Sunday, March 20, 2011

Postmortem for Twelve Hours

The 2011 7DRL challenge has come and gone and although I finished my entry Twelve Hours, it wasn't as fun or interesting as I expected. I learned some stuff about programming and design as well as game mechanics and gameplay - and I get to write a postmortem!

I knew from the beginning I wanted you to be one of many heroes but I wasn't sure if you'd be on the same team or rivals or what the story would be. It took a few days to come up with the 'defend the village' story and until then there was a lot of changing my mind and trying little changes and general aimlessness. The final game still feels unfocused and I believe much of that is because I was unsure what the story would be for the first %50 of the time. The survival theme also wasn't as fun as I expected. Once while playing Star Craft I remember a heart pounding, grueling, gut wrenching level that ended with me nervously watching the timer count down as the Zerg swarmed my Terran base, demolishing my major buildings and cutting through my inner defense, rushing toward my heroes as my last marines fell to give me the few seconds I needed to win. Playing Twelve hours should have been more like that, or any decent zombie movie right before the good guys bust in and save everyone, but it ended up with me either relaxing in the town center while the villagers fend off ghosts or with me trying to keep up with the fighter chasing down a few stray skeletons. I tried to emphasize the heroes and working together to save the weaker ones by de-emphasizing the stats and inventory options but I ended up with a game where those aspects just feel weak and only partially implemented.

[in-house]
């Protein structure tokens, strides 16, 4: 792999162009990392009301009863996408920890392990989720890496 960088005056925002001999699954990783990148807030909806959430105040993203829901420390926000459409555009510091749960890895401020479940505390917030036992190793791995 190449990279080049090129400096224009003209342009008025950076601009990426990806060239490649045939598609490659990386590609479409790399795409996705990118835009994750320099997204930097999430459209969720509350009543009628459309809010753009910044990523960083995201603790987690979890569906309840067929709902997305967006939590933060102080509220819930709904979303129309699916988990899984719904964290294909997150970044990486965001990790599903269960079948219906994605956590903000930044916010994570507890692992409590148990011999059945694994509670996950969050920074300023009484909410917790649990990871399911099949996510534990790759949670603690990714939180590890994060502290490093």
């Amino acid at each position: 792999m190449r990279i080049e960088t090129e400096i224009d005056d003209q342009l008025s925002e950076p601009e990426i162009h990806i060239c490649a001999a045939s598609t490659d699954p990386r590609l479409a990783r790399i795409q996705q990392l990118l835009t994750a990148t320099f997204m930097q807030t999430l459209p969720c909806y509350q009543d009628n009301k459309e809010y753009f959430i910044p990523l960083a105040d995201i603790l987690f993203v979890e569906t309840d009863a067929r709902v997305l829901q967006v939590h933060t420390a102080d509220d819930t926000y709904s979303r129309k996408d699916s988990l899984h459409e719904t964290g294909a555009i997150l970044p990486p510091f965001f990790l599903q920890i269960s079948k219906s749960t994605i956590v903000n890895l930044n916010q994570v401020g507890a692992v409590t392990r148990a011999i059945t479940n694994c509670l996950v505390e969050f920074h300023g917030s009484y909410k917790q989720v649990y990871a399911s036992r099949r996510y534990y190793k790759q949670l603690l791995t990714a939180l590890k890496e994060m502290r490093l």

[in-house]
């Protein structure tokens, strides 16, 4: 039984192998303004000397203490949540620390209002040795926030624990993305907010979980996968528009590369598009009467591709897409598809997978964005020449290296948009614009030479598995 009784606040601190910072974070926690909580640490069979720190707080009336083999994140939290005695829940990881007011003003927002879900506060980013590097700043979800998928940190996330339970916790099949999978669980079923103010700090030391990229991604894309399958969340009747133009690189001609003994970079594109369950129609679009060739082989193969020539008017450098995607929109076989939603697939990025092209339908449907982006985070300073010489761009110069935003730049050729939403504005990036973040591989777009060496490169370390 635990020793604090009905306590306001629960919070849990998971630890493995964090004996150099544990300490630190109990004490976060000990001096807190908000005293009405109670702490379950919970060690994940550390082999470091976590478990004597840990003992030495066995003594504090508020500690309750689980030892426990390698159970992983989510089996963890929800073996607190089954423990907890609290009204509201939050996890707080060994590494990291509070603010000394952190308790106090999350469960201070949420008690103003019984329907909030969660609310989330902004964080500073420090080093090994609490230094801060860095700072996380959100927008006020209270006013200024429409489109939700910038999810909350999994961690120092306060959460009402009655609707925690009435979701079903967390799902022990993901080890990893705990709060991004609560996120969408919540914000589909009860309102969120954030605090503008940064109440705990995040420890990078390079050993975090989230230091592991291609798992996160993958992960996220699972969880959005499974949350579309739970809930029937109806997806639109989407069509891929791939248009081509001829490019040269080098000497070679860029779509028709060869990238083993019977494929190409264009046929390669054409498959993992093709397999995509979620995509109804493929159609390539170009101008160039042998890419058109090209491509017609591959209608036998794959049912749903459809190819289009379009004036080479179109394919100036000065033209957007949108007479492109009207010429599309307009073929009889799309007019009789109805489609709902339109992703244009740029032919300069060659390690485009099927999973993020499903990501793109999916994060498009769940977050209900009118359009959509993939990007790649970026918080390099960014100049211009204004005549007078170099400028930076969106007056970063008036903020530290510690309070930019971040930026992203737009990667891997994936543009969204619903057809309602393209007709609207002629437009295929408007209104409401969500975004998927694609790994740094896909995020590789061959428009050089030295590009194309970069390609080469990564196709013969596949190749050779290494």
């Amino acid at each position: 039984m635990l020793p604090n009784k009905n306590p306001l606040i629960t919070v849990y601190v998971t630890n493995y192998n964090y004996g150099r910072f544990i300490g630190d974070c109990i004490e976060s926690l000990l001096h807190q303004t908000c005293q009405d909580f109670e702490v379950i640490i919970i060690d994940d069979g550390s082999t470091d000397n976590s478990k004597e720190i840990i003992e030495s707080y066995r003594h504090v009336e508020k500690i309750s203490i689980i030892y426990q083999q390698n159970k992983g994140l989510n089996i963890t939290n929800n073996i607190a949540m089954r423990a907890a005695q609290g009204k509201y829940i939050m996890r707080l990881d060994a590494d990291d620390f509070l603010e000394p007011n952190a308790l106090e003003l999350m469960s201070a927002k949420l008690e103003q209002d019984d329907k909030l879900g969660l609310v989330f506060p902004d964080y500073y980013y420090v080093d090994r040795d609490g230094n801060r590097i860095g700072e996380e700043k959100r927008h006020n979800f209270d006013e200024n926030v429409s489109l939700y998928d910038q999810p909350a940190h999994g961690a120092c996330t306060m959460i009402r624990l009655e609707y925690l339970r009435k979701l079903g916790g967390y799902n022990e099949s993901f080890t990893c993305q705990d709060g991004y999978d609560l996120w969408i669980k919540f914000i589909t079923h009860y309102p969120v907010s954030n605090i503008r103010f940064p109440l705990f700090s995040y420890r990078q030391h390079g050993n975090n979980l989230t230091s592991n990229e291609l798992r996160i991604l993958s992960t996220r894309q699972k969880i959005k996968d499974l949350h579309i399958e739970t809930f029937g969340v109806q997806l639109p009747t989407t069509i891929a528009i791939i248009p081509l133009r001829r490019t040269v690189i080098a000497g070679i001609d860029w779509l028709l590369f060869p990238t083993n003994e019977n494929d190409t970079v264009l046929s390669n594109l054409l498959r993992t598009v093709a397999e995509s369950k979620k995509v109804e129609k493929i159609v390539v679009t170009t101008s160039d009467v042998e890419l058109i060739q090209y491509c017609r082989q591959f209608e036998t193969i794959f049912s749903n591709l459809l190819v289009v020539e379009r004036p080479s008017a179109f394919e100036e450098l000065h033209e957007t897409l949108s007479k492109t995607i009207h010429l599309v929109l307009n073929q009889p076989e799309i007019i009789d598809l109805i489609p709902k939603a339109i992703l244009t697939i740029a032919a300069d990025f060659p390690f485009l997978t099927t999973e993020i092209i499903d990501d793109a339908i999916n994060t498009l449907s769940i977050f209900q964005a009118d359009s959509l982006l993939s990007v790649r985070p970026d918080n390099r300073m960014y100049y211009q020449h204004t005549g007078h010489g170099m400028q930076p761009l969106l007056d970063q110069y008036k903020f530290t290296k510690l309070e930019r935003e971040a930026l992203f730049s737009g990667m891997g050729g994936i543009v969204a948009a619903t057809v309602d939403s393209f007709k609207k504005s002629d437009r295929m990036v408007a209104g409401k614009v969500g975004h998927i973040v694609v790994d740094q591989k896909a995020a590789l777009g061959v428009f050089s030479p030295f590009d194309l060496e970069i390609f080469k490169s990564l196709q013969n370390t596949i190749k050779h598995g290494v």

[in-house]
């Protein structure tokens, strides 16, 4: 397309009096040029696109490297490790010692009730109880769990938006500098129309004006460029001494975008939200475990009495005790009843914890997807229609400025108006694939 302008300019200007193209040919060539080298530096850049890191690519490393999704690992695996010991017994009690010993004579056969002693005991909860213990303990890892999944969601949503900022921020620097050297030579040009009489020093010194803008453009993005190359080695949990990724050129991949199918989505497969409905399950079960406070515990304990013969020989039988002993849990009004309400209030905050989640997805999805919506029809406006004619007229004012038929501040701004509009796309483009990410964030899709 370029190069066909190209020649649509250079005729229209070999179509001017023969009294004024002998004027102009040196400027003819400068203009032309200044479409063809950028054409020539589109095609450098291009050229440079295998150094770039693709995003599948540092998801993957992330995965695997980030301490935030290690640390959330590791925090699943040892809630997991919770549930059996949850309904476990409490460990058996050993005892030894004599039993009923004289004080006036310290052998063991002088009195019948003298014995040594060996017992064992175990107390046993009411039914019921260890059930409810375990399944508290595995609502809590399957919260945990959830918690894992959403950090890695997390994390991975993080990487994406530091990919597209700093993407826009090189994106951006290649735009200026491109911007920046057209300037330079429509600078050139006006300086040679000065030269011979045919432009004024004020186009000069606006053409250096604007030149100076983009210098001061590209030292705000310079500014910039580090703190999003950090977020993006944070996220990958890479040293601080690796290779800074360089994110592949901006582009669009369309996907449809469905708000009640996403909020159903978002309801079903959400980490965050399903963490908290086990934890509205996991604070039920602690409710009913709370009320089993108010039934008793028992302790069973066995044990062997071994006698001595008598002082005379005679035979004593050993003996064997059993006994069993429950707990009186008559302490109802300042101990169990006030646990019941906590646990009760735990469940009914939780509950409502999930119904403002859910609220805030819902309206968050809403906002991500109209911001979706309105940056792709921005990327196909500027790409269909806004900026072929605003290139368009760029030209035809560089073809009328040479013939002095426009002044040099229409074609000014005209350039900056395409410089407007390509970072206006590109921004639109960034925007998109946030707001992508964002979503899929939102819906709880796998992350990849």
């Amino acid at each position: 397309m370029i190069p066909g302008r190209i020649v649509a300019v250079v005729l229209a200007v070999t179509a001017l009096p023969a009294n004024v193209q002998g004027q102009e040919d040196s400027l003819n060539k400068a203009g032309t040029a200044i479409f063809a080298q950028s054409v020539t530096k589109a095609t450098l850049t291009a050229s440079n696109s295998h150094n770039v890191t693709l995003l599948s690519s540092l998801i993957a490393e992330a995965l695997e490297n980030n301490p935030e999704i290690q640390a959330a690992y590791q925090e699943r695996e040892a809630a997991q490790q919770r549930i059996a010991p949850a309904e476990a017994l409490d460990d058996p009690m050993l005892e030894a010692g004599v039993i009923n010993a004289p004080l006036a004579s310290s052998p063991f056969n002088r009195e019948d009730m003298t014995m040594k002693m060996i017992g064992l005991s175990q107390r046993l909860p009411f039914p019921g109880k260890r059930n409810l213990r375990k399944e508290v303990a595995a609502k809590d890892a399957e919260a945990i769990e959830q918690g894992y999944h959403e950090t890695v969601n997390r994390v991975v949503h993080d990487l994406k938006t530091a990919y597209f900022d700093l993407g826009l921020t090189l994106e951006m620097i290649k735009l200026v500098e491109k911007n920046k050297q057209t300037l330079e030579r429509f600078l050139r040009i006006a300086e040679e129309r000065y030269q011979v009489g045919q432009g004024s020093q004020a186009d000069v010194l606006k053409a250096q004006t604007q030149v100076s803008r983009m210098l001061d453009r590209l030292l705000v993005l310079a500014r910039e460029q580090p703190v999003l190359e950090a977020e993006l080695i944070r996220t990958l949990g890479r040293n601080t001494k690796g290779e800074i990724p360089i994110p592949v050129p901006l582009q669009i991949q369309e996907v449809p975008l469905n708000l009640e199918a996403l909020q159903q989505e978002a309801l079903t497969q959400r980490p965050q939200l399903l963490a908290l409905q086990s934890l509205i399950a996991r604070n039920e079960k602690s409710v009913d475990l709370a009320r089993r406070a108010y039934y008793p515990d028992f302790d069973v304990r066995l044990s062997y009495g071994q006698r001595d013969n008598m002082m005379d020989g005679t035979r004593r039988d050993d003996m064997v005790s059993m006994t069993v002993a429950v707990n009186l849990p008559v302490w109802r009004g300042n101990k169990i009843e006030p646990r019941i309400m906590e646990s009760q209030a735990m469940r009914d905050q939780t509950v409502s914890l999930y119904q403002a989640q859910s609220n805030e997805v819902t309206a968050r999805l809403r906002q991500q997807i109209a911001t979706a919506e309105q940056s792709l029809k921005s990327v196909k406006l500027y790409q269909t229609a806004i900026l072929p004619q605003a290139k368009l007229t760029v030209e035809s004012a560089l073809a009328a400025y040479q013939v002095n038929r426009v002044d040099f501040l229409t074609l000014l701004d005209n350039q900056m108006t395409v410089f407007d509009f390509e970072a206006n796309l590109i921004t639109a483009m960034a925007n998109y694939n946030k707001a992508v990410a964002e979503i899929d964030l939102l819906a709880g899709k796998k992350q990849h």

As far as technical learning, this was the first time I used the A* algorithm (I had always used Dijkstra maps) and even though there's a lot of hard-coded junk in there, it went well and I can add that to my toolbox. Creating separate Creature and CreatureController classes was, I suppose, the textbook-correct thing to do, but I found that they are so tightly coupled that they might as well be rolled into one class. I've played around a bit with that and it seems much better. I also got to try deploying my second Java applet (the example for my AsciiPanel project being the first). I prefer C# but chose Java since it works better cross platform and because I found the C# silverlight api to be unbearable. The deployment didn't go perfectly and it seems like it isn't working now so I made it run as an applet or a standalone app - which was neat. The code itself is exactly what you'd expect from a 7 day project; it's thrown together, cut's corners, and has a lot of hard-coded junk, but it get's the job done and hints at how it could be improved.

The 7DRL challenge is a neat opportunity for a small project with a deadline that allows for creativity, comp-sci algorithms, storytelling, and trying new things with code design and game design. It's bigger than a code kata but small enough that it's still good for learning. I'm not sure if the 7DRL challenge is more for the players, the programmers, or the RL community, but I definitely benefit from it as a developer. A lot of neat ideas get explored and it can be great fun for the developer even if the end product is aimless and feels like it hints at more than it delivers.